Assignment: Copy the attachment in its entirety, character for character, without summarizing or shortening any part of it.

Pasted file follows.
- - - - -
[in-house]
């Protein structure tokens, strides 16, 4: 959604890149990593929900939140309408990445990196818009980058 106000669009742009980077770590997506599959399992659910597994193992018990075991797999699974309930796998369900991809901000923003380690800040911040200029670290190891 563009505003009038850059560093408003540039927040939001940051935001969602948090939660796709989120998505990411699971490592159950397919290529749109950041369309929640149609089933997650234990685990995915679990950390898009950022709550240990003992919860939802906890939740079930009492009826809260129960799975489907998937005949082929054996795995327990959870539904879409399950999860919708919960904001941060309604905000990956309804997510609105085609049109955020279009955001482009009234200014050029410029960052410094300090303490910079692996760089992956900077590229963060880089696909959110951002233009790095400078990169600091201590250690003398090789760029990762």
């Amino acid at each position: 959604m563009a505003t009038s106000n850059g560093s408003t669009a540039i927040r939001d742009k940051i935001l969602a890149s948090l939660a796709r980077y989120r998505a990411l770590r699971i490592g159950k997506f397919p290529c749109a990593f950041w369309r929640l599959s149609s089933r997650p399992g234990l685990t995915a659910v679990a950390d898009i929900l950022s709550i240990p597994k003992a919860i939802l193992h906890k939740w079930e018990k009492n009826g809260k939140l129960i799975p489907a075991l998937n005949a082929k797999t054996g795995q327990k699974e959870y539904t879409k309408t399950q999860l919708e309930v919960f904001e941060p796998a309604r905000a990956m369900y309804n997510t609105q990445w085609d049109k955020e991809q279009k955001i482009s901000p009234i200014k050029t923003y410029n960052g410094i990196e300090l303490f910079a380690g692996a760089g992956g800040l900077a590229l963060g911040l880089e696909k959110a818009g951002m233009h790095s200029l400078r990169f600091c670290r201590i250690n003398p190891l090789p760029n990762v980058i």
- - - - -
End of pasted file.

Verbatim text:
[in-house]
């Protein structure tokens, strides 16, 4: 959604890149990593929900939140309408990445990196818009980058 106000669009742009980077770590997506599959399992659910597994193992018990075991797999699974309930796998369900991809901000923003380690800040911040200029670290190891 563009505003009038850059560093408003540039927040939001940051935001969602948090939660796709989120998505990411699971490592159950397919290529749109950041369309929640149609089933997650234990685990995915679990950390898009950022709550240990003992919860939802906890939740079930009492009826809260129960799975489907998937005949082929054996795995327990959870539904879409399950999860919708919960904001941060309604905000990956309804997510609105085609049109955020279009955001482009009234200014050029410029960052410094300090303490910079692996760089992956900077590229963060880089696909959110951002233009790095400078990169600091201590250690003398090789760029990762």
């Amino acid at each position: 959604m563009a505003t009038s106000n850059g560093s408003t669009a540039i927040r939001d742009k940051i935001l969602a890149s948090l939660a796709r980077y989120r998505a990411l770590r699971i490592g159950k997506f397919p290529c749109a990593f950041w369309r929640l599959s149609s089933r997650p399992g234990l685990t995915a659910v679990a950390d898009i929900l950022s709550i240990p597994k003992a919860i939802l193992h906890k939740w079930e018990k009492n009826g809260k939140l129960i799975p489907a075991l998937n005949a082929k797999t054996g795995q327990k699974e959870y539904t879409k309408t399950q999860l919708e309930v919960f904001e941060p796998a309604r905000a990956m369900y309804n997510t609105q990445w085609d049109k955020e991809q279009k955001i482009s901000p009234i200014k050029t923003y410029n960052g410094i990196e300090l303490f910079a380690g692996a760089g992956g800040l900077a590229l963060g911040l880089e696909k959110a818009g951002m233009h790095s200029l400078r990169f600091c670290r201590i250690n003398p190891l090789p760029n990762v980058i």